Most of all, remember that your home doesn’t have to be spotless. Most people are thankful they aren’t the ones doing the hosting (and therefore, the cleaning)!
SET THE TABLE AND SET UP THE SERVING AREA AHEAD OF TIME
The night before (or up to two days before), go ahead and set the table with your linens and silverware. If the food will be passed at the table, you can set the plates on the table as well. Serving buffet style? The plates are better off in the front of the buffet line.
If you are doing a buffet, it is also a good idea to decide where each dish will be placed in the buffet line, including the dishes the guests are bringing. I do this my placing a note where each dish should go. While it may seem silly, it will ensure you have space for everything. It can be stressful to realize at the last minute that you don’t have room for all the food.
You can also organize the buffet line so that all the side dishes are together and the main dish is at the beginning or the end (whichever you prefer). It also lets guest know where to put their dish when they bring it in. You may also want to include a few pot holders or trivets to set the hot dishes on as well.
I also like to set out a serving utensil for each dish. Many times guests will forget to bring a spoon so be sure you have plenty of serving utensils on hand. If you are short on utensils you may want to consider picking up a few plastic serving spoons to have on hand if needed.
MAKE A FEW DISHES AHEAD OF TIME
Do you want to be in the kitchen all day on Thanksgiving? I sure don’t. I want to visit with my family and enjoy the day. That’s why I’ve learned to make many dishes in advance. My green bean casserole and sweet potato casserole can be made the day before and refrigerated overnight. They can then be placed in the oven and cooked just before time to eat.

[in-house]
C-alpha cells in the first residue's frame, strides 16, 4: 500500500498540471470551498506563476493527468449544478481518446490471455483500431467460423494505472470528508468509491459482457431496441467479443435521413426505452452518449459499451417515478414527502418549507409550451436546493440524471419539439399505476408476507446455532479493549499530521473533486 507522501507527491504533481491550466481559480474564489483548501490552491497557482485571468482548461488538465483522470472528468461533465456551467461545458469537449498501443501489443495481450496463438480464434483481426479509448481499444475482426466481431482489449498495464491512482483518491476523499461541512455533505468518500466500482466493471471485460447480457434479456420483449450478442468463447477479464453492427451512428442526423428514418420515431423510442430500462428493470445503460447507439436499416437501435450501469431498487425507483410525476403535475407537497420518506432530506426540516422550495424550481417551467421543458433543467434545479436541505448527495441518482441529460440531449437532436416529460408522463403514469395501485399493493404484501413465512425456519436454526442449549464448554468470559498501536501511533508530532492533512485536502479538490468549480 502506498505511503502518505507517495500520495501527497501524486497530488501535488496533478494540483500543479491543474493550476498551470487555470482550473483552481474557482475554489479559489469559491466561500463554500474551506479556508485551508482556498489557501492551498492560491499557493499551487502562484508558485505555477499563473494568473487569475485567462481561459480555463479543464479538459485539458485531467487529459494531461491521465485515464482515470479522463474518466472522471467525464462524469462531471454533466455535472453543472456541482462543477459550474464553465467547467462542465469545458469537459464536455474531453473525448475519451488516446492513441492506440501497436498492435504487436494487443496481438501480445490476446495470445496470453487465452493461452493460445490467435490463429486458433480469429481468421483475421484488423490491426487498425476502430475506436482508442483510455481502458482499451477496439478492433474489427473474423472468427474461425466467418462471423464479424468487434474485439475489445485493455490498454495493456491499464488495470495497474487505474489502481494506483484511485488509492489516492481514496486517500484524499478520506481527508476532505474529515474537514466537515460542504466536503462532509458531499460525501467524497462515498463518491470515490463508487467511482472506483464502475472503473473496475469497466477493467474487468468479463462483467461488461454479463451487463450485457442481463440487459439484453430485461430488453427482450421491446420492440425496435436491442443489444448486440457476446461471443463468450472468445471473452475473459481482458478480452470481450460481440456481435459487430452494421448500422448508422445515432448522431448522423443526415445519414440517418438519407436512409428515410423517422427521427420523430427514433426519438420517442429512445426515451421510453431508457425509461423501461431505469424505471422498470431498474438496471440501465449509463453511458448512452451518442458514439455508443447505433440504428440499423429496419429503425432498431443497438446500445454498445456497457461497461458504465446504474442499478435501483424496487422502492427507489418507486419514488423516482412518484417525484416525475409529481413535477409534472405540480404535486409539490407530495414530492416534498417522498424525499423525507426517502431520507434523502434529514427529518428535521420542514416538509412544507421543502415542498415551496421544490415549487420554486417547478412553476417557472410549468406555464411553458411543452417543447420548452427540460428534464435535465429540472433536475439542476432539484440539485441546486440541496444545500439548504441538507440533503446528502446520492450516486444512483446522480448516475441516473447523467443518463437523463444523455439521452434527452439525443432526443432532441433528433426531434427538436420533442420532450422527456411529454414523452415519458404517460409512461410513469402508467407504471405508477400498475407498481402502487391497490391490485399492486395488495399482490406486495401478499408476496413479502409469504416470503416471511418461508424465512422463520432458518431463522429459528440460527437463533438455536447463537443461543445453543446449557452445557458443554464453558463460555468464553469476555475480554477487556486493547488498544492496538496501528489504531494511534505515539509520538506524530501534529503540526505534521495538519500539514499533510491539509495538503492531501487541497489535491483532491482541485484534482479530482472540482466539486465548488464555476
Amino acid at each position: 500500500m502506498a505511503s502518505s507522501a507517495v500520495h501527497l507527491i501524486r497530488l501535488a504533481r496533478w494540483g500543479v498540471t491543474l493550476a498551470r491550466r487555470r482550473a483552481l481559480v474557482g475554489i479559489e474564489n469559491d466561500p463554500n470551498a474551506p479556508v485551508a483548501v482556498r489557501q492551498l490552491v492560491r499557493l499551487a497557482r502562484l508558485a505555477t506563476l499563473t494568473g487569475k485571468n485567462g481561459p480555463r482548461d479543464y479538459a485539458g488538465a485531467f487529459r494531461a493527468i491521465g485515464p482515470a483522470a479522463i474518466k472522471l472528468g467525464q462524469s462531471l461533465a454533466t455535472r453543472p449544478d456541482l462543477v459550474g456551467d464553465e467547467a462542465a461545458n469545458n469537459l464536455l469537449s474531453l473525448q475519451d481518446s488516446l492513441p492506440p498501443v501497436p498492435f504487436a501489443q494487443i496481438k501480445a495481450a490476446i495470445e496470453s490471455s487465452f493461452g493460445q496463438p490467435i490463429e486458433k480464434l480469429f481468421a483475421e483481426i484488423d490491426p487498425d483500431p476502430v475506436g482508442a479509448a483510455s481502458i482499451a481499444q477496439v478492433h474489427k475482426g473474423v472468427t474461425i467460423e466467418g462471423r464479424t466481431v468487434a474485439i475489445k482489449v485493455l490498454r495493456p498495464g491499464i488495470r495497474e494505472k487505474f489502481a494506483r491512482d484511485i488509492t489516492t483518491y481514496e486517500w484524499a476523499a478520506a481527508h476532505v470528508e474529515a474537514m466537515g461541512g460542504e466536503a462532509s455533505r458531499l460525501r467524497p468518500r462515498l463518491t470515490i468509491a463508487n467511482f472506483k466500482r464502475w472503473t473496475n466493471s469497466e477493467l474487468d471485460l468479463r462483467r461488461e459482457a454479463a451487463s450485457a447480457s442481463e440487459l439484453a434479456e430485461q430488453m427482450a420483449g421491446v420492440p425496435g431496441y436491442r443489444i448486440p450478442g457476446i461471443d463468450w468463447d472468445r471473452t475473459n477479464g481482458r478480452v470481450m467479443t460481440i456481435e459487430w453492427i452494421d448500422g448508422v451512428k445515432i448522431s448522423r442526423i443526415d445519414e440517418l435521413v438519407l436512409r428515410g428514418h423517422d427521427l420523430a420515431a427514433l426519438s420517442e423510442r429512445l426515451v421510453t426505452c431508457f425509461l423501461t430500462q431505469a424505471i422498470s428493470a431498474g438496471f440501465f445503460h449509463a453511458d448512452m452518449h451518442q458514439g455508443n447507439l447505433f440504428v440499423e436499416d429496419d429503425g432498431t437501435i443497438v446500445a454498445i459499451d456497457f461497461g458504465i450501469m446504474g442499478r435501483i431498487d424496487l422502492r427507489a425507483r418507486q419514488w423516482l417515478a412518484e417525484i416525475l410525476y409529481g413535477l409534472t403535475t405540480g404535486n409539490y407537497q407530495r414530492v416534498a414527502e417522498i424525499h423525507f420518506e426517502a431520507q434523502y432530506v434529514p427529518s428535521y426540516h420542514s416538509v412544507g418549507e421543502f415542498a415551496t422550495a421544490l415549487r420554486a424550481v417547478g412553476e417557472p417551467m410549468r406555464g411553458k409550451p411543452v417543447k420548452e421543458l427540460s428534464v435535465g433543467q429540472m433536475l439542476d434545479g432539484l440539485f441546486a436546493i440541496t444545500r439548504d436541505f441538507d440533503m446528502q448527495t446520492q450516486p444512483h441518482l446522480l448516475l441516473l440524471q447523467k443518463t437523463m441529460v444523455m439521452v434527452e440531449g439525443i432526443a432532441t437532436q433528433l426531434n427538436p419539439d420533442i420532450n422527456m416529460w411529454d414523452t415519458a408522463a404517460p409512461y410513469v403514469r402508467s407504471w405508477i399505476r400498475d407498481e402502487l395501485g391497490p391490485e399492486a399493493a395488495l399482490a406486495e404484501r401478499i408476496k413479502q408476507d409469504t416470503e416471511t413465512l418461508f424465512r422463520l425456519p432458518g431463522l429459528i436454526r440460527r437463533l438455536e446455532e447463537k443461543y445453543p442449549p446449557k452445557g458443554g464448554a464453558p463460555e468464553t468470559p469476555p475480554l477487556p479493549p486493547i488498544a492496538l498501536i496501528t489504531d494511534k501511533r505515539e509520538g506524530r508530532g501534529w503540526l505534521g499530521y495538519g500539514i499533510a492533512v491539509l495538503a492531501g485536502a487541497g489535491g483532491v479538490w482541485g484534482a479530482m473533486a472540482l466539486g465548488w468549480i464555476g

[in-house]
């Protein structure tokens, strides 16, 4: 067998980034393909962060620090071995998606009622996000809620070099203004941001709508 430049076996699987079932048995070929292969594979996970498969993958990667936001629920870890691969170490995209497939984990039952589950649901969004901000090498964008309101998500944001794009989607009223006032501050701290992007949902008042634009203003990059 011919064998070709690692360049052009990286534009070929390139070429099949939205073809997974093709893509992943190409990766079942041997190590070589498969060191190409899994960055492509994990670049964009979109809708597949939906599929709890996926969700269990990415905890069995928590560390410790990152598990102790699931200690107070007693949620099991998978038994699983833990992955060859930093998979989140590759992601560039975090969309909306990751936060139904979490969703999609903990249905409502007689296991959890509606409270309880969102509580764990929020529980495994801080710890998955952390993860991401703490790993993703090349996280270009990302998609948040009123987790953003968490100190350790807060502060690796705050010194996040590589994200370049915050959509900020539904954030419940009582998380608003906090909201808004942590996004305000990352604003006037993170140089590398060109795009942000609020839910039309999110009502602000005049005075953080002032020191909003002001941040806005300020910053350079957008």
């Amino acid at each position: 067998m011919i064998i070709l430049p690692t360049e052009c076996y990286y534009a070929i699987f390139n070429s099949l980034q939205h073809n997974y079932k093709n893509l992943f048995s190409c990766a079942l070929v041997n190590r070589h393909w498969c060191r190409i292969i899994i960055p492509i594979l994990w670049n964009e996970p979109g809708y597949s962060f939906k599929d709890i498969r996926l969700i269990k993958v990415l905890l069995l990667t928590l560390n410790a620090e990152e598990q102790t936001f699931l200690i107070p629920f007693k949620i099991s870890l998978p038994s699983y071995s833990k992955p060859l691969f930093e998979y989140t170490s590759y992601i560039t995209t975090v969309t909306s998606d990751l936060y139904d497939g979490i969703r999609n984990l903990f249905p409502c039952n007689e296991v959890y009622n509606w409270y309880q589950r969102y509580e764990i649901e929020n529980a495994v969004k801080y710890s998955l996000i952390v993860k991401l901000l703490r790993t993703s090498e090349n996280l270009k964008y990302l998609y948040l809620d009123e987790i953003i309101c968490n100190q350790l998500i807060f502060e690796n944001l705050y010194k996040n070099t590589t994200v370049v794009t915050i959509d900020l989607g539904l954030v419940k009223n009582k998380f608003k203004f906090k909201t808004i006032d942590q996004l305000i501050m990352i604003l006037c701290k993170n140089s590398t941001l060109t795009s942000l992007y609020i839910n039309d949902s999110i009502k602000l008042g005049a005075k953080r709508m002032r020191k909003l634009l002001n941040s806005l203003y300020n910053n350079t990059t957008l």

If you are making dessert yourself, choose a dessert that can be made ahead of time. Cheesecakes are great, as well as most pies. Don’t forget that your guests should (hopefully) be bringing a dish as well so you shouldn’t feel the need to prepare everything.
REMEMBER WHAT THANKSGIVING IS ABOUT
Above all, remember your guests are coming for the food and fellowship. They don’t want a stressed out host. If a few things have to slide, that’s OK! If you don’t have to time to break out the fancy china, bring out the paper plates instead. The added stress of making everything perfect will ruin the holiday for you. Check out Lessons on Hospitality for more tips on making your guests feel welcome.
And since you may also be thinking about family relationships and how to make those less stressful, check out my friend Miranda’s post on 6 Survival Tips to Reduce Holiday Stress. Many of these tips are applicable to both Thanksgiving and Christmas and even everyday dealings with family and friends.
HOW DO YOU CELEBRATE THANKSGIVING?
So, how do you celebrate Thanksgiving? Do you host or are you fortunate enough to attend a get-together? If you don’t host, do you usually bring a dish? Let me know in the comments.